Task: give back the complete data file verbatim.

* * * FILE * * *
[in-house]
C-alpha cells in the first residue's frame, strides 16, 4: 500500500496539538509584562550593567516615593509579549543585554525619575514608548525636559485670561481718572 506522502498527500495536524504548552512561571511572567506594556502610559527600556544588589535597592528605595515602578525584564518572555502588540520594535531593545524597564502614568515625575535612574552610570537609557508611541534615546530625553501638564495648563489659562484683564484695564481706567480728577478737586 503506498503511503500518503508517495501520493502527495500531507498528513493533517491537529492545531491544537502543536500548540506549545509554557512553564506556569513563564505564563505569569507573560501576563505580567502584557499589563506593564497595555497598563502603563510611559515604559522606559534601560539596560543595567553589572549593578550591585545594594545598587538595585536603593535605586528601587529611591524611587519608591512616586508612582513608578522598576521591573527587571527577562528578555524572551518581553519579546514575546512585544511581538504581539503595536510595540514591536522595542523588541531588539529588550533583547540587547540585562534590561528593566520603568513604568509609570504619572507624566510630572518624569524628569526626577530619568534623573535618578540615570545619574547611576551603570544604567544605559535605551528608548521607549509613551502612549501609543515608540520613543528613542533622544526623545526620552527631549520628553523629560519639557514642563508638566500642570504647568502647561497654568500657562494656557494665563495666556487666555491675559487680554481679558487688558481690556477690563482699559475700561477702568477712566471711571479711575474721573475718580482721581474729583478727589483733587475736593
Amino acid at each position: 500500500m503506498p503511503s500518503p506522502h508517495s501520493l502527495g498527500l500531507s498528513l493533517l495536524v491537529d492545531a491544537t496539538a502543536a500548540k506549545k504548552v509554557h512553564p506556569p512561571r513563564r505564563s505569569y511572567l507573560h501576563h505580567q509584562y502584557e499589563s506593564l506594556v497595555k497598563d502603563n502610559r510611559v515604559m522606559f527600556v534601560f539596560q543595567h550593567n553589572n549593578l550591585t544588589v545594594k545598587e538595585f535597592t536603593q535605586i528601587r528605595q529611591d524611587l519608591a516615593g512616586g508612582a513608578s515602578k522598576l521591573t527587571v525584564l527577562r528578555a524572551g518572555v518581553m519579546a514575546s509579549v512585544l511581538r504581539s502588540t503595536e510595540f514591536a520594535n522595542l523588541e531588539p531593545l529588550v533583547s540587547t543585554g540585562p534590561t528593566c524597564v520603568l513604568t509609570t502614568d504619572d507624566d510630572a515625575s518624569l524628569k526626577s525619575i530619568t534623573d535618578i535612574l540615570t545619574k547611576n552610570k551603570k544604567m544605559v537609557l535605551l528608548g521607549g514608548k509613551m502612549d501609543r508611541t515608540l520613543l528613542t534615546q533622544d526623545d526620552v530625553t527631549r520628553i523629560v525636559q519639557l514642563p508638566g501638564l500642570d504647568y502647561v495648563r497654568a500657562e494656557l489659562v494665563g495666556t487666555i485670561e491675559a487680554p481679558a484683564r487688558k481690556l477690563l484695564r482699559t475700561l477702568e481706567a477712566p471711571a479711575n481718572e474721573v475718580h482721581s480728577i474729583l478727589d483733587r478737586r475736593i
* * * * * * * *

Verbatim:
[in-house]
C-alpha cells in the first residue's frame, strides 16, 4: 500500500496539538509584562550593567516615593509579549543585554525619575514608548525636559485670561481718572 506522502498527500495536524504548552512561571511572567506594556502610559527600556544588589535597592528605595515602578525584564518572555502588540520594535531593545524597564502614568515625575535612574552610570537609557508611541534615546530625553501638564495648563489659562484683564484695564481706567480728577478737586 503506498503511503500518503508517495501520493502527495500531507498528513493533517491537529492545531491544537502543536500548540506549545509554557512553564506556569513563564505564563505569569507573560501576563505580567502584557499589563506593564497595555497598563502603563510611559515604559522606559534601560539596560543595567553589572549593578550591585545594594545598587538595585536603593535605586528601587529611591524611587519608591512616586508612582513608578522598576521591573527587571527577562528578555524572551518581553519579546514575546512585544511581538504581539503595536510595540514591536522595542523588541531588539529588550533583547540587547540585562534590561528593566520603568513604568509609570504619572507624566510630572518624569524628569526626577530619568534623573535618578540615570545619574547611576551603570544604567544605559535605551528608548521607549509613551502612549501609543515608540520613543528613542533622544526623545526620552527631549520628553523629560519639557514642563508638566500642570504647568502647561497654568500657562494656557494665563495666556487666555491675559487680554481679558487688558481690556477690563482699559475700561477702568477712566471711571479711575474721573475718580482721581474729583478727589483733587475736593
Amino acid at each position: 500500500m503506498p503511503s500518503p506522502h508517495s501520493l502527495g498527500l500531507s498528513l493533517l495536524v491537529d492545531a491544537t496539538a502543536a500548540k506549545k504548552v509554557h512553564p506556569p512561571r513563564r505564563s505569569y511572567l507573560h501576563h505580567q509584562y502584557e499589563s506593564l506594556v497595555k497598563d502603563n502610559r510611559v515604559m522606559f527600556v534601560f539596560q543595567h550593567n553589572n549593578l550591585t544588589v545594594k545598587e538595585f535597592t536603593q535605586i528601587r528605595q529611591d524611587l519608591a516615593g512616586g508612582a513608578s515602578k522598576l521591573t527587571v525584564l527577562r528578555a524572551g518572555v518581553m519579546a514575546s509579549v512585544l511581538r504581539s502588540t503595536e510595540f514591536a520594535n522595542l523588541e531588539p531593545l529588550v533583547s540587547t543585554g540585562p534590561t528593566c524597564v520603568l513604568t509609570t502614568d504619572d507624566d510630572a515625575s518624569l524628569k526626577s525619575i530619568t534623573d535618578i535612574l540615570t545619574k547611576n552610570k551603570k544604567m544605559v537609557l535605551l528608548g521607549g514608548k509613551m502612549d501609543r508611541t515608540l520613543l528613542t534615546q533622544d526623545d526620552v530625553t527631549r520628553i523629560v525636559q519639557l514642563p508638566g501638564l500642570d504647568y502647561v495648563r497654568a500657562e494656557l489659562v494665563g495666556t487666555i485670561e491675559a487680554p481679558a484683564r487688558k481690556l477690563l484695564r482699559t475700561l477702568e481706567a477712566p471711571a479711575n481718572e474721573v475718580h482721581s480728577i474729583l478727589d483733587r478737586r475736593i